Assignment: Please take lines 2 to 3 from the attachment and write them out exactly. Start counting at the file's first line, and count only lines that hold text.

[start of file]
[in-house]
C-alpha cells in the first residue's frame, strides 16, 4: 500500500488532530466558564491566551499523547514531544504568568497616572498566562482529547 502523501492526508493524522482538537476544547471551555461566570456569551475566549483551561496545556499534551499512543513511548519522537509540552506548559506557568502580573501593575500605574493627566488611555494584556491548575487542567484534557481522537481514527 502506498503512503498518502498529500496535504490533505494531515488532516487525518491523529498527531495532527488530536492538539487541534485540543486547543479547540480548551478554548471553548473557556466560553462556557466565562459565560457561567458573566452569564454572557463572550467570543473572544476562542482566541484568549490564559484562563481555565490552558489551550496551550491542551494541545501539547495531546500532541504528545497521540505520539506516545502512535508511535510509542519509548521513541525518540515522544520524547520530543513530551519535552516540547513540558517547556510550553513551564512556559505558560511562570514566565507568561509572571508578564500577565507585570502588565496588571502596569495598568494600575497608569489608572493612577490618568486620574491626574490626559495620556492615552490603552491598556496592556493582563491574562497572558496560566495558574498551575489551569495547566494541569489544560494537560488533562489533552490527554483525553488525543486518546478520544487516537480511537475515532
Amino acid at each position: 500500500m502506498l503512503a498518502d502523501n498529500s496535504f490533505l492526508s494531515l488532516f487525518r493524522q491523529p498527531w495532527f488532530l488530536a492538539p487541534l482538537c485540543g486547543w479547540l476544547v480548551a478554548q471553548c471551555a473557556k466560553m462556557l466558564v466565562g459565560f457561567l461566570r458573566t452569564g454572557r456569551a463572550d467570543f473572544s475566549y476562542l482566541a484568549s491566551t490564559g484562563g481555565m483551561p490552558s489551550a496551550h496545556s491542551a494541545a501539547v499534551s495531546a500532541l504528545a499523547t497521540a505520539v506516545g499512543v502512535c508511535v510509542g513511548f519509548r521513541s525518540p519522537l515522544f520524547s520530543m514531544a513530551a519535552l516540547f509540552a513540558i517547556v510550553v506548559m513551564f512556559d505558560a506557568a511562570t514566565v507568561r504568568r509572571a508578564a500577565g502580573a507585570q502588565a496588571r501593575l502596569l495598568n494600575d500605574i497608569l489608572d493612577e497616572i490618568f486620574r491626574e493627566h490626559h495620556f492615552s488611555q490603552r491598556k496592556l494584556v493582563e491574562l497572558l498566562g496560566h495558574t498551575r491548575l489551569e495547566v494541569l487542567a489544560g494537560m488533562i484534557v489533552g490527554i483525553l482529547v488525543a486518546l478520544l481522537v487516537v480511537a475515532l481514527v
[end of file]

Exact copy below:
C-alpha cells in the first residue's frame, strides 16, 4: 500500500488532530466558564491566551499523547514531544504568568497616572498566562482529547 502523501492526508493524522482538537476544547471551555461566570456569551475566549483551561496545556499534551499512543513511548519522537509540552506548559506557568502580573501593575500605574493627566488611555494584556491548575487542567484534557481522537481514527 502506498503512503498518502498529500496535504490533505494531515488532516487525518491523529498527531495532527488530536492538539487541534485540543486547543479547540480548551478554548471553548473557556466560553462556557466565562459565560457561567458573566452569564454572557463572550467570543473572544476562542482566541484568549490564559484562563481555565490552558489551550496551550491542551494541545501539547495531546500532541504528545497521540505520539506516545502512535508511535510509542519509548521513541525518540515522544520524547520530543513530551519535552516540547513540558517547556510550553513551564512556559505558560511562570514566565507568561509572571508578564500577565507585570502588565496588571502596569495598568494600575497608569489608572493612577490618568486620574491626574490626559495620556492615552490603552491598556496592556493582563491574562497572558496560566495558574498551575489551569495547566494541569489544560494537560488533562489533552490527554483525553488525543486518546478520544487516537480511537475515532
Amino acid at each position: 500500500m502506498l503512503a498518502d502523501n498529500s496535504f490533505l492526508s494531515l488532516f487525518r493524522q491523529p498527531w495532527f488532530l488530536a492538539p487541534l482538537c485540543g486547543w479547540l476544547v480548551a478554548q471553548c471551555a473557556k466560553m462556557l466558564v466565562g459565560f457561567l461566570r458573566t452569564g454572557r456569551a463572550d467570543f473572544s475566549y476562542l482566541a484568549s491566551t490564559g484562563g481555565m483551561p490552558s489551550a496551550h496545556s491542551a494541545a501539547v499534551s495531546a500532541l504528545a499523547t497521540a505520539v506516545g499512543v502512535c508511535v510509542g513511548f519509548r521513541s525518540p519522537l515522544f520524547s520530543m514531544a513530551a519535552l516540547f509540552a513540558i517547556v510550553v506548559m513551564f512556559d505558560a506557568a511562570t514566565v507568561r504568568r509572571a508578564a500577565g502580573a507585570q502588565a496588571r501593575l502596569l495598568n494600575d500605574i497608569l489608572d493612577e497616572i490618568f486620574r491626574e493627566h490626559h495620556f492615552s488611555q490603552r491598556k496592556l494584556v493582563e491574562l497572558l498566562g496560566h495558574t498551575r491548575l489551569e495547566v494541569l487542567a489544560g494537560m488533562i484534557v489533552g490527554i483525553l482529547v488525543a486518546l478520544l481522537v487516537v480511537a475515532l481514527v